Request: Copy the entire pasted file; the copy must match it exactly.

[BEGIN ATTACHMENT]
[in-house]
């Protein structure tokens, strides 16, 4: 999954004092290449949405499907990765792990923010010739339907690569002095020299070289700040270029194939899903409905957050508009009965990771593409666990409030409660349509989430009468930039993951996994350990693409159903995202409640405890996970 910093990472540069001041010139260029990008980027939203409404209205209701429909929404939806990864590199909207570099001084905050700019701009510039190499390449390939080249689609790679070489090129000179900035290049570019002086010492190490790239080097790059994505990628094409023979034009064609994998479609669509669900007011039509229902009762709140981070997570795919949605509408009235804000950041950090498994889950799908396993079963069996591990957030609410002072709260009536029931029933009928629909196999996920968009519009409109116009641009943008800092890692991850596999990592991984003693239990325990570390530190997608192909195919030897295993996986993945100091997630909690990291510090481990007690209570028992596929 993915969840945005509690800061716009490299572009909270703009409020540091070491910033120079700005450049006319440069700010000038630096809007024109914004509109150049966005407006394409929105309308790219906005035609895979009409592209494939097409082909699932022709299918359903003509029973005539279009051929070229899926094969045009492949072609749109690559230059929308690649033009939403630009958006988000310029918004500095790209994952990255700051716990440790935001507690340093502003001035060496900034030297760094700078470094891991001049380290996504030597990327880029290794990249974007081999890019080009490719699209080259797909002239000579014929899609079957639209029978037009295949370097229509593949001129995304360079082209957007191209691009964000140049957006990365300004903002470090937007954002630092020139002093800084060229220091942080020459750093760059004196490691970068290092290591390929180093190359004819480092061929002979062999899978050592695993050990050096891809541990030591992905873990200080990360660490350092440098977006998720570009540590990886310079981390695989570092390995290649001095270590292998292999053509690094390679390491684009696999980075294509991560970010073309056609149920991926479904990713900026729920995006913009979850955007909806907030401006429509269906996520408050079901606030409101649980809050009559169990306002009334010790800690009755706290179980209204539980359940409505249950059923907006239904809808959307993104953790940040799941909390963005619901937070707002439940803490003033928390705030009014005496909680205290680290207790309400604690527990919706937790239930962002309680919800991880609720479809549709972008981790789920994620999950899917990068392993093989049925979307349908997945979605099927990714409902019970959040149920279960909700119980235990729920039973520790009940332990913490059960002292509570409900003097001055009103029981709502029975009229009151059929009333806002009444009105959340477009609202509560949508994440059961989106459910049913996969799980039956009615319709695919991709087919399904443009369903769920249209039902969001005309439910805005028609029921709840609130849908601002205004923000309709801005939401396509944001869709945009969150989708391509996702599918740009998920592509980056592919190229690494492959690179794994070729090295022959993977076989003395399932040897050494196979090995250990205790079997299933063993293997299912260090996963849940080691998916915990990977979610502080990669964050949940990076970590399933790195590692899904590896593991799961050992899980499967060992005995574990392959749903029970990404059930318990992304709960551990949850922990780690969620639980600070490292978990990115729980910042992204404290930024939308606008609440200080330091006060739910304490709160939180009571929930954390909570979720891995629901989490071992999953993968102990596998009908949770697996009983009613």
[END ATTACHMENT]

[in-house]
């Protein structure tokens, strides 16, 4: 999954004092290449949405499907990765792990923010010739339907690569002095020299070289700040270029194939899903409905957050508009009965990771593409666990409030409660349509989430009468930039993951996994350990693409159903995202409640405890996970 910093990472540069001041010139260029990008980027939203409404209205209701429909929404939806990864590199909207570099001084905050700019701009510039190499390449390939080249689609790679070489090129000179900035290049570019002086010492190490790239080097790059994505990628094409023979034009064609994998479609669509669900007011039509229902009762709140981070997570795919949605509408009235804000950041950090498994889950799908396993079963069996591990957030609410002072709260009536029931029933009928629909196999996920968009519009409109116009641009943008800092890692991850596999990592991984003693239990325990570390530190997608192909195919030897295993996986993945100091997630909690990291510090481990007690209570028992596929 993915969840945005509690800061716009490299572009909270703009409020540091070491910033120079700005450049006319440069700010000038630096809007024109914004509109150049966005407006394409929105309308790219906005035609895979009409592209494939097409082909699932022709299918359903003509029973005539279009051929070229899926094969045009492949072609749109690559230059929308690649033009939403630009958006988000310029918004500095790209994952990255700051716990440790935001507690340093502003001035060496900034030297760094700078470094891991001049380290996504030597990327880029290794990249974007081999890019080009490719699209080259797909002239000579014929899609079957639209029978037009295949370097229509593949001129995304360079082209957007191209691009964000140049957006990365300004903002470090937007954002630092020139002093800084060229220091942080020459750093760059004196490691970068290092290591390929180093190359004819480092061929002979062999899978050592695993050990050096891809541990030591992905873990200080990360660490350092440098977006998720570009540590990886310079981390695989570092390995290649001095270590292998292999053509690094390679390491684009696999980075294509991560970010073309056609149920991926479904990713900026729920995006913009979850955007909806907030401006429509269906996520408050079901606030409101649980809050009559169990306002009334010790800690009755706290179980209204539980359940409505249950059923907006239904809808959307993104953790940040799941909390963005619901937070707002439940803490003033928390705030009014005496909680205290680290207790309400604690527990919706937790239930962002309680919800991880609720479809549709972008981790789920994620999950899917990068392993093989049925979307349908997945979605099927990714409902019970959040149920279960909700119980235990729920039973520790009940332990913490059960002292509570409900003097001055009103029981709502029975009229009151059929009333806002009444009105959340477009609202509560949508994440059961989106459910049913996969799980039956009615319709695919991709087919399904443009369903769920249209039902969001005309439910805005028609029921709840609130849908601002205004923000309709801005939401396509944001869709945009969150989708391509996702599918740009998920592509980056592919190229690494492959690179794994070729090295022959993977076989003395399932040897050494196979090995250990205790079997299933063993293997299912260090996963849940080691998916915990990977979610502080990669964050949940990076970590399933790195590692899904590896593991799961050992899980499967060992005995574990392959749903029970990404059930318990992304709960551990949850922990780690969620639980600070490292978990990115729980910042992204404290930024939308606008609440200080330091006060739910304490709160939180009571929930954390909570979720891995629901989490071992999953993968102990596998009908949770697996009983009613």